How JustAnswer Works:
  • Ask an Expert
    Experts are full of valuable knowledge and are ready to help with any question. Credentials confirmed by a Fortune 500 verification firm.
  • Get a Professional Answer
    Via email, text message, or notification as you wait on our site. Ask follow up questions if you need to.
  • 100% Satisfaction Guarantee
    Rate the answer you receive.
Ask F E Smith Your Own Question
F E Smith
F E Smith, Advocate
Category: Law
Satisfied Customers: 10401
Experience:  I have been practising for 30 years.
Type Your Law Question Here...
F E Smith is online now

I inherited a property from my late father in 2005 In the

Customer Question

I inherited a property from my late father in 2005
In the will there is a request to me to allow my mother to remain in the house for the remainder of her life or until she wishes to do so
Mother is now elderly and wants to move in with her son allowing me to sell my inherited property
Mothers conditions are that i give her £30,000.00 upon sale of this house she wants a declaration letter stamped by a solicitor from me before she moves out allowing me to proceed with the sale
Could you help with what i need to write in this declaration letter
Submitted: 1 year ago.
Category: Law
Expert:  F E Smith replied 1 year ago.

Are you happy to give her the £30,000 and is there any kind of condition when she eventually dies, that £30,000, or whatever she does with it, comes to you? it would appear that you are.

Is there a restriction on the property preventing you selling and giving your mother the right to live in the property? if there is, she would need to sign the appropriate form to release that. The conveyancing solicitor dealing with the sale would sort that easily.

What exactly is the declaration that she is seeking? A declaration that you will give her the £30,000?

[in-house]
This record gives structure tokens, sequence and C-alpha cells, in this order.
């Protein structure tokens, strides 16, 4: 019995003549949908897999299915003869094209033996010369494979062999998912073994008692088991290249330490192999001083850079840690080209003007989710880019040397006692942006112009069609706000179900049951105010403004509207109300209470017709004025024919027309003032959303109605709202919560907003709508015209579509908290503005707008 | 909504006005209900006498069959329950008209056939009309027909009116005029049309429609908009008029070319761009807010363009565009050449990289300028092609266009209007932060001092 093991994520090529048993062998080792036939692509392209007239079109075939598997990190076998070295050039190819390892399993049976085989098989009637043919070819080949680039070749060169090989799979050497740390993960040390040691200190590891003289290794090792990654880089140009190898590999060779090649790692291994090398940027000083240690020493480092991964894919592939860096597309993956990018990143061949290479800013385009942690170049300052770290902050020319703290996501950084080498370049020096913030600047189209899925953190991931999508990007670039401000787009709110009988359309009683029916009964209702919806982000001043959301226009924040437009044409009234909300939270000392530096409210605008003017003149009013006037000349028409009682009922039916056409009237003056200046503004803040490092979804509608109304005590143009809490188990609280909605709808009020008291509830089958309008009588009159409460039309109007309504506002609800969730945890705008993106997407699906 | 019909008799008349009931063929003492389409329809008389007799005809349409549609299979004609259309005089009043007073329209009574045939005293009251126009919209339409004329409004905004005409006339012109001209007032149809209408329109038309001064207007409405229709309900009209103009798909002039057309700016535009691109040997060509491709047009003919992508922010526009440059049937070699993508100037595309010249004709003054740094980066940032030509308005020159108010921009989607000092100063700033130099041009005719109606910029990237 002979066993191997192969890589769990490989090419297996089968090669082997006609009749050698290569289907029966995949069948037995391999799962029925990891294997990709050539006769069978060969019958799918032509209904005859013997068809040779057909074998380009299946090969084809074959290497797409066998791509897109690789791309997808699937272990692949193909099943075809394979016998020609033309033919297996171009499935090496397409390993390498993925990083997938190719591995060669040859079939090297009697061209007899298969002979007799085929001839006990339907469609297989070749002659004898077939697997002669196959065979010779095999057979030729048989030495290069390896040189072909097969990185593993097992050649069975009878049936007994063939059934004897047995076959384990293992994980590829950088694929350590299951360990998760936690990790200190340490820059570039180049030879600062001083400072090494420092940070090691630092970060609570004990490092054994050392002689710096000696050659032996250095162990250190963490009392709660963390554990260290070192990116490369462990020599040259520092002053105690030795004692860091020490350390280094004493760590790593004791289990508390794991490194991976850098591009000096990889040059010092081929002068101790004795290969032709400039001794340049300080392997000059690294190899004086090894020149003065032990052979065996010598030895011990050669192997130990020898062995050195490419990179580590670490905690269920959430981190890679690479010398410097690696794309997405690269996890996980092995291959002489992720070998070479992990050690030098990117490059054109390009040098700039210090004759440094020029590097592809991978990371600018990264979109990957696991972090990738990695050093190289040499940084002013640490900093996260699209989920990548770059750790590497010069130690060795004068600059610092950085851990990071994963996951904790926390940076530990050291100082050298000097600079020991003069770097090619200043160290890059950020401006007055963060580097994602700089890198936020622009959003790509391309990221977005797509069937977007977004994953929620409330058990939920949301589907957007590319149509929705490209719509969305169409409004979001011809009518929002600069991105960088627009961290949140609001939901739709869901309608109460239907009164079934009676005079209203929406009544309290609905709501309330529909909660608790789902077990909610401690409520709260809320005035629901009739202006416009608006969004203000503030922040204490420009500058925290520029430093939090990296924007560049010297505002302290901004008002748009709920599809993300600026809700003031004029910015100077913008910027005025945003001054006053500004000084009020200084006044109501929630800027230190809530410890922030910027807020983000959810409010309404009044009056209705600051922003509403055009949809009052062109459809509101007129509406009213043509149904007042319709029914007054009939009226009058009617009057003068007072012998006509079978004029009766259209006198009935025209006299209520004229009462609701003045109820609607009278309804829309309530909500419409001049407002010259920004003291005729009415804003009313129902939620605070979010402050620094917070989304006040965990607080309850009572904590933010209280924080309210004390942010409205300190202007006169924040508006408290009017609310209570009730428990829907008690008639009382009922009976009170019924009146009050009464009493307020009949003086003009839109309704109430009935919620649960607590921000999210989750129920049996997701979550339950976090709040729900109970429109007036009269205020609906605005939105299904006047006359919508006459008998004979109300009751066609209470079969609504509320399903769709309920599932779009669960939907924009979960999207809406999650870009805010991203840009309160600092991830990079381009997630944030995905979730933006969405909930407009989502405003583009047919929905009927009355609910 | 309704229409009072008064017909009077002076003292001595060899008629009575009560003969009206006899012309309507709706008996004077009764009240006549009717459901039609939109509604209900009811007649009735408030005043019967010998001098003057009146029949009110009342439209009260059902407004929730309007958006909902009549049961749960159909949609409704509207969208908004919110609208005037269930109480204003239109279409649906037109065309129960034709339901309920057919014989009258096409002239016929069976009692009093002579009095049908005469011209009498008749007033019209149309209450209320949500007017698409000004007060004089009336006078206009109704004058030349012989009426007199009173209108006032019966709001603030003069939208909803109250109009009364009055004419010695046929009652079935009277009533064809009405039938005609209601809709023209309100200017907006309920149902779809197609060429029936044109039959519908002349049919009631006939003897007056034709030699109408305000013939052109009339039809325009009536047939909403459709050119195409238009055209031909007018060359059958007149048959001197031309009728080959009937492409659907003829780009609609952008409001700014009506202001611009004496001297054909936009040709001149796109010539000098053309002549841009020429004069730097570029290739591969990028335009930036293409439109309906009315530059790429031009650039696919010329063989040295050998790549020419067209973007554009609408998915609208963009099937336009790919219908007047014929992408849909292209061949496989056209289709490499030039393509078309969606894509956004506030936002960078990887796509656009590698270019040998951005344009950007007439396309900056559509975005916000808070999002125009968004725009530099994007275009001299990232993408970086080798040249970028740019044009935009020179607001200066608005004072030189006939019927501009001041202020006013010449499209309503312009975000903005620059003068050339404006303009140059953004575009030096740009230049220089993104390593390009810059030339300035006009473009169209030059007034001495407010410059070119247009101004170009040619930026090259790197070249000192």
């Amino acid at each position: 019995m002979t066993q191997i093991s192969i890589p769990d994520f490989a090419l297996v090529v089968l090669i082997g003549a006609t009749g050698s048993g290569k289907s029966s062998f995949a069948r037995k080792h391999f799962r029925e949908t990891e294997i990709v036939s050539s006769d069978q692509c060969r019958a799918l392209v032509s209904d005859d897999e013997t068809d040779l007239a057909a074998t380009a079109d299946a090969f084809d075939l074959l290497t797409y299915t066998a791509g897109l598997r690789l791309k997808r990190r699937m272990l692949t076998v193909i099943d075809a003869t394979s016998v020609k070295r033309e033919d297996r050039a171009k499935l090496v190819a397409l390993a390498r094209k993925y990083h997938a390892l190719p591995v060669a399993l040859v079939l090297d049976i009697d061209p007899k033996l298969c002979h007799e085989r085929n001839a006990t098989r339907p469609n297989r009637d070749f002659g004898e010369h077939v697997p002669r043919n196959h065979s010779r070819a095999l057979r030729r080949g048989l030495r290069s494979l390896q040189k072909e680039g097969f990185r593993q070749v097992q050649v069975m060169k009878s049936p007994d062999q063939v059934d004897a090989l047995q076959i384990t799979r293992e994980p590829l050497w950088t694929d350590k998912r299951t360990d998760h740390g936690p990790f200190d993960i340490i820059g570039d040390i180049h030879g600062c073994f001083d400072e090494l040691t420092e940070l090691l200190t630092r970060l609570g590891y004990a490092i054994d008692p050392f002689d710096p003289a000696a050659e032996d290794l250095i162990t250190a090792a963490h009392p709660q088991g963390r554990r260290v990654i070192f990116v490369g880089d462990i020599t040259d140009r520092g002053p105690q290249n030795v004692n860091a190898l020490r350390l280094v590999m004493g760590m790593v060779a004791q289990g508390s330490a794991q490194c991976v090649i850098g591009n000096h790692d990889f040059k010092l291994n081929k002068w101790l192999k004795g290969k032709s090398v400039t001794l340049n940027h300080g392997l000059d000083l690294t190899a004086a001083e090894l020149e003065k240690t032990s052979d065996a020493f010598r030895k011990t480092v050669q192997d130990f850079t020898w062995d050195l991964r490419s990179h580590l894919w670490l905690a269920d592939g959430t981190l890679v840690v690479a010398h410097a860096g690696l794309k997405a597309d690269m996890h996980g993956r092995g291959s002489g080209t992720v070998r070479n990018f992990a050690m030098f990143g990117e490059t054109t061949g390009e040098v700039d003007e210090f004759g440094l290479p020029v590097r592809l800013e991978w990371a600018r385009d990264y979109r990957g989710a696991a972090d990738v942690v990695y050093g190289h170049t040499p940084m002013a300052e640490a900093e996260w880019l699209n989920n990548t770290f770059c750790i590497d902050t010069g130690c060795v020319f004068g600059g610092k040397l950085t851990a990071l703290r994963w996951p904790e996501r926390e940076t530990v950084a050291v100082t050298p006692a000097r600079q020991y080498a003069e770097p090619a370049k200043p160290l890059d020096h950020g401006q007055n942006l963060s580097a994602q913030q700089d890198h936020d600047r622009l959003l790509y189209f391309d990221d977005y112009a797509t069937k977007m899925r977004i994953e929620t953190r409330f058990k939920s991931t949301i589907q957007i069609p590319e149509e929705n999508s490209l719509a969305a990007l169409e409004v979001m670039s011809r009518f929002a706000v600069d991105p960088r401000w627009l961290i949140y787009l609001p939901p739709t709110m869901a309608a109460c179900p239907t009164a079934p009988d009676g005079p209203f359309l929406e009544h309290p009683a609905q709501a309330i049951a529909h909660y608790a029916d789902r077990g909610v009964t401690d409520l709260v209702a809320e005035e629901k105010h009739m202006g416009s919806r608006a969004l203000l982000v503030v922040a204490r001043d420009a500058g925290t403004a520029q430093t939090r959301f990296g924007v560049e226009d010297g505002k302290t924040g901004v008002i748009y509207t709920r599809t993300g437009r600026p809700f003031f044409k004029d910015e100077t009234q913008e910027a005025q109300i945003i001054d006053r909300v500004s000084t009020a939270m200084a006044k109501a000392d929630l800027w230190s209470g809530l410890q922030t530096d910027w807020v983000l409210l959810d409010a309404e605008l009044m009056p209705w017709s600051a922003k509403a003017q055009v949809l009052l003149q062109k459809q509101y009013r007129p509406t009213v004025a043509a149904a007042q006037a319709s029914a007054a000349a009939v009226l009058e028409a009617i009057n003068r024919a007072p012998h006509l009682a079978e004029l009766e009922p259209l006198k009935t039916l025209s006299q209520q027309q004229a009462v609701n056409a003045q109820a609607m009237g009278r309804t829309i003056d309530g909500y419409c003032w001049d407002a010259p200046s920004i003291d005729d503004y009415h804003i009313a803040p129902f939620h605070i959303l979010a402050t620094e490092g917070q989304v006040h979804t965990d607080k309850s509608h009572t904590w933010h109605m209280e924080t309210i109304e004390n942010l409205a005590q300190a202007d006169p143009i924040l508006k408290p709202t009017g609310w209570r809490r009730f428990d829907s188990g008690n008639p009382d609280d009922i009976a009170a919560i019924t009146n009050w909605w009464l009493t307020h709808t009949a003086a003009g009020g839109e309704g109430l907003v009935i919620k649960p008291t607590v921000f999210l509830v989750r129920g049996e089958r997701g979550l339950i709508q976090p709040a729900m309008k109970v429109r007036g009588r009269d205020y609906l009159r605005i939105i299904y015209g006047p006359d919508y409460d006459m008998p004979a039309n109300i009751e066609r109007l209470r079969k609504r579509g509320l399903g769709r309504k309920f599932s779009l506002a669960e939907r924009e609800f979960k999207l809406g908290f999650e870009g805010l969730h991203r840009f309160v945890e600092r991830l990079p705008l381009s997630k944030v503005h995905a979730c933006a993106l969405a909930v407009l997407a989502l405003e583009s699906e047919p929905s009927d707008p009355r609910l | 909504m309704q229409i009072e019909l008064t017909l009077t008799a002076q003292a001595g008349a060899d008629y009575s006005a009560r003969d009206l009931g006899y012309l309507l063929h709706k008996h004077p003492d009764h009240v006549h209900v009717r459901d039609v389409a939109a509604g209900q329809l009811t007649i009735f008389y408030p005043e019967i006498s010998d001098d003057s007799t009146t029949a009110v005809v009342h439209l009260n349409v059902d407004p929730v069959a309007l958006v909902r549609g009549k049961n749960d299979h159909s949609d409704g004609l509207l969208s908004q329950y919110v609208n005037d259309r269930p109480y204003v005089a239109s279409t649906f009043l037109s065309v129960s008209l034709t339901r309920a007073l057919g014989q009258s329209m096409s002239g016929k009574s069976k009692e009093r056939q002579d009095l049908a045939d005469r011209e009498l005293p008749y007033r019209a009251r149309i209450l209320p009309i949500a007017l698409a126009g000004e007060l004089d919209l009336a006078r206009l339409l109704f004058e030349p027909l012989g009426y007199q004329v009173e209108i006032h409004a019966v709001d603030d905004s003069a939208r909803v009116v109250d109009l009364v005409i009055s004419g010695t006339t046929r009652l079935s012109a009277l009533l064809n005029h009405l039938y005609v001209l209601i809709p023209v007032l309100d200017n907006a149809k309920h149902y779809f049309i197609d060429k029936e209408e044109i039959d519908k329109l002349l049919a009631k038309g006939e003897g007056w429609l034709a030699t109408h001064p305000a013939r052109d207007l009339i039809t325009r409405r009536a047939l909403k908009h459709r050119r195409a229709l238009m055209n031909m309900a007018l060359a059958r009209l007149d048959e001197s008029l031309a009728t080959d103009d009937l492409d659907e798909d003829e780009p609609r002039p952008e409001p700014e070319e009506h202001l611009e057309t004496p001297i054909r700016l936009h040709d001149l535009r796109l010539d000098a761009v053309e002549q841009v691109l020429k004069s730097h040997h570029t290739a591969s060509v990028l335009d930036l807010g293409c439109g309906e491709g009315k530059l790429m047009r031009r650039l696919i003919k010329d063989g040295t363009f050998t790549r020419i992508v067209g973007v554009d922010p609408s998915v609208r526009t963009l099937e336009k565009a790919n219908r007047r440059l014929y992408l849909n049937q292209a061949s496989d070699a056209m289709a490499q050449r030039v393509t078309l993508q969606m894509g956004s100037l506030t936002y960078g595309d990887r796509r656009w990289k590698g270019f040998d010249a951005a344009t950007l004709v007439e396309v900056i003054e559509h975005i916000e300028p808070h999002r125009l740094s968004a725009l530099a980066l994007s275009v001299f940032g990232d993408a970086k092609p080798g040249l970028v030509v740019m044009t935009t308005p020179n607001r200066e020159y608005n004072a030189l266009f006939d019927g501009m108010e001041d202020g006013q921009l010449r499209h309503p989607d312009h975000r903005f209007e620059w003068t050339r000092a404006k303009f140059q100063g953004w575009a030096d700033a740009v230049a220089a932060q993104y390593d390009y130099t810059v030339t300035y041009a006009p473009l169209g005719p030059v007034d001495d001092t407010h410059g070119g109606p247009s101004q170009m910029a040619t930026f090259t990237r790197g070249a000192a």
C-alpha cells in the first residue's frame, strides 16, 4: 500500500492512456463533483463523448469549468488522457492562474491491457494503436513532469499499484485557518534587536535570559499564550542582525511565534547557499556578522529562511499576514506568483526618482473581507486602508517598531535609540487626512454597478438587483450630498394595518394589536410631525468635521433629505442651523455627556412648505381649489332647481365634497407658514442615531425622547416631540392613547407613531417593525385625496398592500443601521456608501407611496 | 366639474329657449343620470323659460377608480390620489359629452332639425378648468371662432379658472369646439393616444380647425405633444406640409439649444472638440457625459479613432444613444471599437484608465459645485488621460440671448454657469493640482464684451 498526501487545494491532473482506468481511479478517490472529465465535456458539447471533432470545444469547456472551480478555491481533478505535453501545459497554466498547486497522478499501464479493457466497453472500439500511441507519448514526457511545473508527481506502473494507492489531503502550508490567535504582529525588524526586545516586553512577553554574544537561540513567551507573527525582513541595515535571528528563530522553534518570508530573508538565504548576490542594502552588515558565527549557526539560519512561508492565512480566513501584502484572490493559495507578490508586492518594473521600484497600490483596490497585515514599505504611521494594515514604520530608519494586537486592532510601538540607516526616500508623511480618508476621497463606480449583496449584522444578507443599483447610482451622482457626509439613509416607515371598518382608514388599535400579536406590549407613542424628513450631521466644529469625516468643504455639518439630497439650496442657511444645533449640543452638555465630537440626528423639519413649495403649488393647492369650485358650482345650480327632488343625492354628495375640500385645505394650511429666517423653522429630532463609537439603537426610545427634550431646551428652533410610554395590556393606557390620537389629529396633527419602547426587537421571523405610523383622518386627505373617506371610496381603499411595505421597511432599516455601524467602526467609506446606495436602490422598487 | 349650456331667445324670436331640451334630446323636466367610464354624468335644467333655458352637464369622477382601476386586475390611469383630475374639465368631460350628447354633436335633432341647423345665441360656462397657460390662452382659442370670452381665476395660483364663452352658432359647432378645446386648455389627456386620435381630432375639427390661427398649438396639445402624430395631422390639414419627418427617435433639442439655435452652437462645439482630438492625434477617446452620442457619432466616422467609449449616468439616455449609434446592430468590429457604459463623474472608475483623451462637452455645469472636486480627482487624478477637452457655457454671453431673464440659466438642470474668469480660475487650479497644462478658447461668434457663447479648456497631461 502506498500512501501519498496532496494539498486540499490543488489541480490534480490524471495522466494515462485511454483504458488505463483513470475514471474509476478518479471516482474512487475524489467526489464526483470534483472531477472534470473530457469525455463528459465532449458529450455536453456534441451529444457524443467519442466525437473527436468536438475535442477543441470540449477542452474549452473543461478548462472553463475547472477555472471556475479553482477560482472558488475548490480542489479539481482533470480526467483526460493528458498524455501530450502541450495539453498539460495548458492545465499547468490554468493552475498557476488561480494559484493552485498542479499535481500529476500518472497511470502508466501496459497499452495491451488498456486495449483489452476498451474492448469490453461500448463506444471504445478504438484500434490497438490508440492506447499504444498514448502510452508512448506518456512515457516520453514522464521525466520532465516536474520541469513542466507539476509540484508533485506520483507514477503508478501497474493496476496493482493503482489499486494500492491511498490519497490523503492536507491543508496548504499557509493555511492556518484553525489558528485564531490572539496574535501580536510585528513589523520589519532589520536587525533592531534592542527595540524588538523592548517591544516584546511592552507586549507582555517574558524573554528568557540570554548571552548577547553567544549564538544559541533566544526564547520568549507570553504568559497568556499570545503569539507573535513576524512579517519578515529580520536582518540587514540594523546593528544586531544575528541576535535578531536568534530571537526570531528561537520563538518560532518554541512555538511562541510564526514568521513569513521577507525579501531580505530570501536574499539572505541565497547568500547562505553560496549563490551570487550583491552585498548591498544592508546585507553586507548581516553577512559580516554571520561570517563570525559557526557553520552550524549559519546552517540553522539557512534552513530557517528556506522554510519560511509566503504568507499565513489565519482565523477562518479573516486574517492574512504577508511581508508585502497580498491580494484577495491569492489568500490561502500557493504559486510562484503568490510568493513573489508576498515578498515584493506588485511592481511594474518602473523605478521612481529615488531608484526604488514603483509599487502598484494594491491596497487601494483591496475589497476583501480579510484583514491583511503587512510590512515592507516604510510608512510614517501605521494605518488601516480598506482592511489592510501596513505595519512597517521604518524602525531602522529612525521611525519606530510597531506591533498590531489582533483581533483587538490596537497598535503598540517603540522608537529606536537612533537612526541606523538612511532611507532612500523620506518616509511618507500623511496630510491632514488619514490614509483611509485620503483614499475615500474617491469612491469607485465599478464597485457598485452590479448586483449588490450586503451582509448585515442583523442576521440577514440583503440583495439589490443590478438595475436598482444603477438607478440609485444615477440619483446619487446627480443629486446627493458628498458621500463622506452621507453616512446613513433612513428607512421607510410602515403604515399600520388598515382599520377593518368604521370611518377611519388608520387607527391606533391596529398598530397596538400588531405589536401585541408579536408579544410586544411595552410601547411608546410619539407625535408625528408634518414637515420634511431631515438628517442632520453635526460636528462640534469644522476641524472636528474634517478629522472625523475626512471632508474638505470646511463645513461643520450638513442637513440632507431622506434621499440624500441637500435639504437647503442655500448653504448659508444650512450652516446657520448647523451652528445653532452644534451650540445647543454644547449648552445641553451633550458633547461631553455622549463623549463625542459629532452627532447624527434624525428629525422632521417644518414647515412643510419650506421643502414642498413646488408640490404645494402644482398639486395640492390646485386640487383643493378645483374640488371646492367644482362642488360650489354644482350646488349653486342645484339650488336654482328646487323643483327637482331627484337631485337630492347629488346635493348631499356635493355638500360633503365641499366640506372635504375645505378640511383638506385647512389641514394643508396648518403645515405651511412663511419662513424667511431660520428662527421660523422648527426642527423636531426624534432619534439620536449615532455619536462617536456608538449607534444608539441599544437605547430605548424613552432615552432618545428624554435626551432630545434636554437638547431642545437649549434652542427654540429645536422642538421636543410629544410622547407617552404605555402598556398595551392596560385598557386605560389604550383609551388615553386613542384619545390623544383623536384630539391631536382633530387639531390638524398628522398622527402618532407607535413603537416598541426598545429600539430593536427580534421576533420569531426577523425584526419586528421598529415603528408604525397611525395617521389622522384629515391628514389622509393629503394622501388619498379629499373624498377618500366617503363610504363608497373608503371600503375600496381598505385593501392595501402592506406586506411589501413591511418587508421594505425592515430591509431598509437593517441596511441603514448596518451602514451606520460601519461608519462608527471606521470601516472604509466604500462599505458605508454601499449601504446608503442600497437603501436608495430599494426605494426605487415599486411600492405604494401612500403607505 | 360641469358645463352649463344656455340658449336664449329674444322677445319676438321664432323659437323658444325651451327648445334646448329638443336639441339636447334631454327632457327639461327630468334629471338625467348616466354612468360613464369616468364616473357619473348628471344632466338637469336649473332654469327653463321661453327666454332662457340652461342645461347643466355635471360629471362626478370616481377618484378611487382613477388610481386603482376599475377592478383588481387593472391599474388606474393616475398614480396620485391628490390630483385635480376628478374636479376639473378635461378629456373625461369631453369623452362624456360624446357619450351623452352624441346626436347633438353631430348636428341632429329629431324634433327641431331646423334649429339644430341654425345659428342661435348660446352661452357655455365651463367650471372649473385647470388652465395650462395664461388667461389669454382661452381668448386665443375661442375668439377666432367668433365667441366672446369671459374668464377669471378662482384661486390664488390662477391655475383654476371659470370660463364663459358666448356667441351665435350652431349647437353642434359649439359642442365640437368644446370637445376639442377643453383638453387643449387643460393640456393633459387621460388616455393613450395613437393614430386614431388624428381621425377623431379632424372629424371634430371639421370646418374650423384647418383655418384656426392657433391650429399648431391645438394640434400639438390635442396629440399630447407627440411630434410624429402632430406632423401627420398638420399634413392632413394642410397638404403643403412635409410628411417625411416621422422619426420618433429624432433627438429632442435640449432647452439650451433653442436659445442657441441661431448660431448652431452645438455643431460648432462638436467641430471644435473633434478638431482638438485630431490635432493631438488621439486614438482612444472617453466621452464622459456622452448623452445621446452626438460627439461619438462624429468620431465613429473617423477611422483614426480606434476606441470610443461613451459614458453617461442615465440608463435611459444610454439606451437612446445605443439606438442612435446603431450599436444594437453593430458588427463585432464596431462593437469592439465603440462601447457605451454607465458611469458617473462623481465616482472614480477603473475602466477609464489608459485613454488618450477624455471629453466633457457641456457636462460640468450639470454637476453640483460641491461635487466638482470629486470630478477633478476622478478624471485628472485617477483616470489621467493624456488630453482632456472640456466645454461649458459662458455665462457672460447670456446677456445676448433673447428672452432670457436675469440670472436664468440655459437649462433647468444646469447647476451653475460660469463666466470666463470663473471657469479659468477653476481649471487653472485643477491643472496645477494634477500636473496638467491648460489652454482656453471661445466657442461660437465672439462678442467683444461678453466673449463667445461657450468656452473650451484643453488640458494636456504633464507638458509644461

If so, then thatis easy to deal with. She doesn’t need a declaration, all she needs is an undertaking from the solicitor to pay her £30,000 the sale. She doesn’t need a formal document, the solicitor’s letter simply needs to say “we undertake to pay you £30,000 on completion of the sale of XYZ property, from the sale proceeds”.

A breach of the solicitors undertaking is a very serious disciplinary matter and solicitors will not give undertakings lightly.

It’s also essential that your mother takes legal advice on the effect of what she is giving up and at the same time, the solicitor she sees and advise her the wording of your solicitors undertaking to her.

Can I clarify anything for you?

Please rate the service positive. It doesn’t cost you anything but helps me greatly.

We can still exchange emails. Best wishes. FES.

Customer: replied 1 year ago.
Thanks for your reply
I haven't started the sale
I will only do that when she moves out
She will only move out with a stamped letter from me declaring that i will pay her £30,000.00 upon the sale
What she does with that money is not my concern
She only wants a letter
Expert:  F E Smith replied 1 year ago.